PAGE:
The most notable intangible for the University of Cincinnati, however, and the one that I believe will matter the most to the presidents in the Big 12, is that UC is a research powerhouse within the academic world. With nearly a half billion in research expenditures the University of Cincinnati has more R&D than most Power Five programs and would rank second in the Big 12. It is also being considered as a future member of the prestigious AAU organization of the top research universities in the nation.
This is something that is rare and a significant feather in UC’s cap when it comes to expansion. The Big 12 is also looking at the academic fit of a particular expansion candidate and, in this regard, the University of Cincinnati has everything the Big 12 is looking for. If UC already had that AAU designation it would be a slam dunk, but they are closer to joining Iowa State, Kansas, and Texas in that group than any current Big 12 team.
No better intangible than that.
Even with the lower scores in financial strength and attendance and not quantifying academic strength, the University of Cincinnati scores higher than the Power Five average and is one of the gems of the AAC. If they already had an athletic department like Louisville they would have been taken long ago. Louisville doesn’t hold a candle to UC academically.
Matter a fact, it is likely far easier for the University of Cincinnati to invest heavily in their athletics to match that level than the other way around. If they can do that, within a setting that provides a much higher level of exposure, they are located in precisely the right area to take advantage of that potential. It may take five to ten years of constant investment by the university, but it is not impossible. Louisville recreated itself with the help of corporate partnerships from a middle of the road non-Power Five program to a $100 million a year athletic department in state of the art facilities that rises the prominence of Louisville as a whole. UC is the largest employer in Cincinnati and there are many more corporate headquarters than in Louisville who rely on the students it trains, that means there are a lot of stakeholders with an interest in elevating the city’s reputation through its local university. The only challenge they have that Louisville didn’t is the Bengals.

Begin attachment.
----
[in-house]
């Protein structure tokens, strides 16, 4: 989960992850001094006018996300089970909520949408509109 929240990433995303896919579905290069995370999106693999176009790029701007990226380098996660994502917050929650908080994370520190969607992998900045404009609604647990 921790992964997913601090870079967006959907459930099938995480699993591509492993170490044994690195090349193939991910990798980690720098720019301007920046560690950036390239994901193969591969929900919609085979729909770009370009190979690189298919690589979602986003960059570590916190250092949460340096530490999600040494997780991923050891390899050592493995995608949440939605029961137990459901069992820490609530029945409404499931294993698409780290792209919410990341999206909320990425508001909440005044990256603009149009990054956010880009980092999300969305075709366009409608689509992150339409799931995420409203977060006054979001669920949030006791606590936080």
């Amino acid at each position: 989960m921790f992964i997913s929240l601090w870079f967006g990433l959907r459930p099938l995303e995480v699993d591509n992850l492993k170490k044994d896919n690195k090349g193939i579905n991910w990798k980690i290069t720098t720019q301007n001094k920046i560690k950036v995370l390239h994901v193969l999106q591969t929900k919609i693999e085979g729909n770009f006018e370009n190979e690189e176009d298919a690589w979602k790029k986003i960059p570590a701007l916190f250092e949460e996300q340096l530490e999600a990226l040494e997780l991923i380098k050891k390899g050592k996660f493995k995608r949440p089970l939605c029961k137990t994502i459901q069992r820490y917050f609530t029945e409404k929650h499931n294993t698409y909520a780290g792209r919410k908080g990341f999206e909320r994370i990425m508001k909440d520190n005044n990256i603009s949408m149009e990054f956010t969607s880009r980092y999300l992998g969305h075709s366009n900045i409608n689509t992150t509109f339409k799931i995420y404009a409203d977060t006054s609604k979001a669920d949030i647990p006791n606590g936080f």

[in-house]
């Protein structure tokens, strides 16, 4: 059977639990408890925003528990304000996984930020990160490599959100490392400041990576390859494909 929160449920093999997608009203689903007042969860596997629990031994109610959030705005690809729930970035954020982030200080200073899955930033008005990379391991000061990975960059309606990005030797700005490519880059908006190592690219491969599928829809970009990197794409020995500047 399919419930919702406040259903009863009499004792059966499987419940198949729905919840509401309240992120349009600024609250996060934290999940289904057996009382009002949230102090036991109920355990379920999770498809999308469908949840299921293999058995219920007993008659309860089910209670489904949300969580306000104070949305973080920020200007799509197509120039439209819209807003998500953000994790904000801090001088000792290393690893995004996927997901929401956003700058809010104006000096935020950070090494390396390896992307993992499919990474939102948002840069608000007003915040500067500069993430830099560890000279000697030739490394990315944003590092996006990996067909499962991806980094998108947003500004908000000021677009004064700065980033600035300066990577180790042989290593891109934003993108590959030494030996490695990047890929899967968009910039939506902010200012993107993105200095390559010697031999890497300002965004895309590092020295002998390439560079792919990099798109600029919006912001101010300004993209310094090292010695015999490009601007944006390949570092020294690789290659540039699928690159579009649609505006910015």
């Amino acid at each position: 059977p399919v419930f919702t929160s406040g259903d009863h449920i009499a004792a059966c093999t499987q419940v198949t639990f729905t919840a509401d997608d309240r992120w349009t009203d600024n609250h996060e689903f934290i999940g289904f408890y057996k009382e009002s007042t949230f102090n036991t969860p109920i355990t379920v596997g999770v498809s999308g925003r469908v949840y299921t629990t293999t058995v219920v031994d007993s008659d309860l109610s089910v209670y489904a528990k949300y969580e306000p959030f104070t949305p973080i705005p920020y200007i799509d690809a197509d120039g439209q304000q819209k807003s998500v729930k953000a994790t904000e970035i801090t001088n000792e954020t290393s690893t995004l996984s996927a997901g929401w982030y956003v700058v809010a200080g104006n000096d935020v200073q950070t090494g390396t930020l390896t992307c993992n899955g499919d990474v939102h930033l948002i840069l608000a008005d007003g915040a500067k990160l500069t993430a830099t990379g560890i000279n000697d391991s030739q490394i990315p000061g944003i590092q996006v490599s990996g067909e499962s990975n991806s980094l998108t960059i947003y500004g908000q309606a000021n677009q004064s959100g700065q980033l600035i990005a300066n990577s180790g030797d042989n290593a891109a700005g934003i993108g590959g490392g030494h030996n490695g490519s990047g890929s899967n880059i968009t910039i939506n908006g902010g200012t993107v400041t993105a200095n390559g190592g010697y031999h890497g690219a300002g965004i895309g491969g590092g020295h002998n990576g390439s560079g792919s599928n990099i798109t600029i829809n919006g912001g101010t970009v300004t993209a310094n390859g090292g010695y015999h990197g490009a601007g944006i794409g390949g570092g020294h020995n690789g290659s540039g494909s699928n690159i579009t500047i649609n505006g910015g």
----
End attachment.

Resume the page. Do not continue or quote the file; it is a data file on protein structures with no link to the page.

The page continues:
Considering this, their ability to ease travel with West Virginia, their market and access to Ohio for the conference, and the university’s status as a world class research institution, I would be completely surprised if the Big 12 expands with non-Power Five candidates and Cincinnati isn’t on the top of their list. That is where they reside in the Expansion Project’s point totals as well.